Walter Price Opens the Trapdoor

Walter Price, Designated area, 2022, Acrylic, gesso, chrome pen, coloured pencil, mending plates, screws on panel mounted on panel, 50 × 75.5 × 6.5 cm (framed). Courtesy the artist, Greene Naftali, New York, and Galerie Barbara Wien, Berlin

In Pearl Lines at Galerie Barbara Wien, Berlin, a dark and sanguine rendering of inequality and conflict emerges along gendered and racial lines

That Walter Price isn’t about to spoon-feed viewers is apparent everywhere in Pearl Lines, whose title the thirtysomething American painter has used for all his shows since 2016, steadily dilating or dissolving its meaning. Eleven of the works here are sketches in black (acrylic, marker, ink, pencil), somewhere between drawing and painting, emerging slowly from blood-red grounds and made harder to see by the dark-tinted acrylic they’re framed under. What’s evoked, fragmentarily, as you twist and crane, is inequality and conflict along gendered and racial lines. Four works feature black figures referred to in the titles as ‘Panthers’ (Panthers making a plan, 2022, Panther parade, 2021, etc), suggesting the militant Black Power organisation founded during the 1960s. Women appear either undressed or, as in Strong woman doing squats (2022), muscling up. The lantern-jawed trio seen in A gathering of Mad men (2021), meanwhile, might be paired, for interpretative purposes, with the larger, unframed panel painting Designated Area (2022): a bunch of mournful-looking men playing musical chairs around an armchair reserved for ‘Alpha’.

A gathering of Mad men, 2021, acrylic, ink on paper, 68 × 56 × 4 cm (framed). Courtesy the artist, Greene Naftali, New York, and Galerie Barbara Wien, Berlin

That work, like the six further panel paintings here, is also predominantly red-toned, an atypically narrow palette for Price. In an interview reprinted in the handout, he says he chose the colour as it’s the dominant shade on the German flag and because he recently ‘stared at Matisse’s Red Room painting for about seventeen minutes’. These are playful-serious rhetorical feints, like Price’s pointing to fractious human dynamics while also swerving into luscious near-abstraction in small, smeary red-and-black panels like Double checking my high hopes (2020). A frieze of five small, abutting canvases, featuring loosely head-shaped black outlines on red, is titled Conversations (2022); the implied toggling between people speaking feels consonant with the exhibition’s aesthetic ping-pong and conceptual cat-and-mouse. You feel Price consistently a few steps ahead, frequently hoisting open an interpretative trapdoor. You can’t even call this a painting show, due to the sculptural, floor-based circle of canvases (Talking in circles, 2022), and a prominent found object: The weight of thought (2022) is a burgundy suitcase (perhaps a nod to David Hammons’s use of the same object as freighted readymade) with two books zip-tied to it. One, suggestive of getting from A to B in career terms, is Rosey Grier’s inspirational All-American Heroes: Today’s Multi- cultural Success Stories (1993). The other, something like a leather-bound diary, is sealed shut – not for you.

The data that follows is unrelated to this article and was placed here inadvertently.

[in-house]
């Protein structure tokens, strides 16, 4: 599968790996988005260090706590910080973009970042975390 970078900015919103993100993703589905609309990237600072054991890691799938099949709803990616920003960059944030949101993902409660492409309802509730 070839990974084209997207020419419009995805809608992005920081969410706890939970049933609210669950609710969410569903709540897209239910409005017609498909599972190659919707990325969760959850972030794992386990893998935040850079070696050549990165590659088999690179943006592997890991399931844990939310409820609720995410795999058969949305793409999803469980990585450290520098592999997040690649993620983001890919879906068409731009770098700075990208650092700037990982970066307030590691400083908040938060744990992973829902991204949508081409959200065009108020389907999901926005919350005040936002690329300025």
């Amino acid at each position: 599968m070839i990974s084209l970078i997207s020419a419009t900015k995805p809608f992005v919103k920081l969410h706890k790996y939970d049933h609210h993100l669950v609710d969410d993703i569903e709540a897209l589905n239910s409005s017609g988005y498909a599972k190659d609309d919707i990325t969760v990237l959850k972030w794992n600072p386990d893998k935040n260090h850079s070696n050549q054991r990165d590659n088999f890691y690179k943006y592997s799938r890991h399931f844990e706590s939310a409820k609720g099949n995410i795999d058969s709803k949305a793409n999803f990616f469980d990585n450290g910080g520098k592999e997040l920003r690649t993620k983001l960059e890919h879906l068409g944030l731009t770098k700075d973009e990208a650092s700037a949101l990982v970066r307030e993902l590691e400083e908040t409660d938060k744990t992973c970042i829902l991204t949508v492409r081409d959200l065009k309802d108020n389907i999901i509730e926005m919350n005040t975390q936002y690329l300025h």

Pearl Lines at Galerie Barbara Wien, Berlin, through 21 January

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